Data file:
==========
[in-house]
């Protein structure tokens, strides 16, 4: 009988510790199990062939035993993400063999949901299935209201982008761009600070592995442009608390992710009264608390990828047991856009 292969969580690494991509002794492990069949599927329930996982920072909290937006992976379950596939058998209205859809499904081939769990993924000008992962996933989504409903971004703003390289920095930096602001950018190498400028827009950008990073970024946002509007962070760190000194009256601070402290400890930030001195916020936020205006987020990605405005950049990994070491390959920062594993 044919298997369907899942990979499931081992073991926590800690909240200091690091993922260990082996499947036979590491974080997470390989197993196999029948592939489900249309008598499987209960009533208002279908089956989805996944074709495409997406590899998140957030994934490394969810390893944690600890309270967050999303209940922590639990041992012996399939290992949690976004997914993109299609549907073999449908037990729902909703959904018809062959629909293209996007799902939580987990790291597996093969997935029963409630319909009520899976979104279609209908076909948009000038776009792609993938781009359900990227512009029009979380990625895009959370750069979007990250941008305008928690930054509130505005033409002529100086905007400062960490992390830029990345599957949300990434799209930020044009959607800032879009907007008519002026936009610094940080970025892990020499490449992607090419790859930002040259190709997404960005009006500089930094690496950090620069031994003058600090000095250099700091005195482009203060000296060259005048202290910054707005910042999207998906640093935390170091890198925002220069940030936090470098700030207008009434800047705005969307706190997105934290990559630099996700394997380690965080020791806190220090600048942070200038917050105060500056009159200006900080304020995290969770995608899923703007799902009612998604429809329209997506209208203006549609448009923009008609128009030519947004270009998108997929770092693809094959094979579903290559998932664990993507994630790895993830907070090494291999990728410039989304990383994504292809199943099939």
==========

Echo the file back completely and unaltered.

[in-house]
């Protein structure tokens, strides 16, 4: 009988510790199990062939035993993400063999949901299935209201982008761009600070592995442009608390992710009264608390990828047991856009 292969969580690494991509002794492990069949599927329930996982920072909290937006992976379950596939058998209205859809499904081939769990993924000008992962996933989504409903971004703003390289920095930096602001950018190498400028827009950008990073970024946002509007962070760190000194009256601070402290400890930030001195916020936020205006987020990605405005950049990994070491390959920062594993 044919298997369907899942990979499931081992073991926590800690909240200091690091993922260990082996499947036979590491974080997470390989197993196999029948592939489900249309008598499987209960009533208002279908089956989805996944074709495409997406590899998140957030994934490394969810390893944690600890309270967050999303209940922590639990041992012996399939290992949690976004997914993109299609549907073999449908037990729902909703959904018809062959629909293209996007799902939580987990790291597996093969997935029963409630319909009520899976979104279609209908076909948009000038776009792609993938781009359900990227512009029009979380990625895009959370750069979007990250941008305008928690930054509130505005033409002529100086905007400062960490992390830029990345599957949300990434799209930020044009959607800032879009907007008519002026936009610094940080970025892990020499490449992607090419790859930002040259190709997404960005009006500089930094690496950090620069031994003058600090000095250099700091005195482009203060000296060259005048202290910054707005910042999207998906640093935390170091890198925002220069940030936090470098700030207008009434800047705005969307706190997105934290990559630099996700394997380690965080020791806190220090600048942070200038917050105060500056009159200006900080304020995290969770995608899923703007799902009612998604429809329209997506209208203006549609448009923009008609128009030519947004270009998108997929770092693809094959094979579903290559998932664990993507994630790895993830907070090494291999990728410039989304990383994504292809199943099939």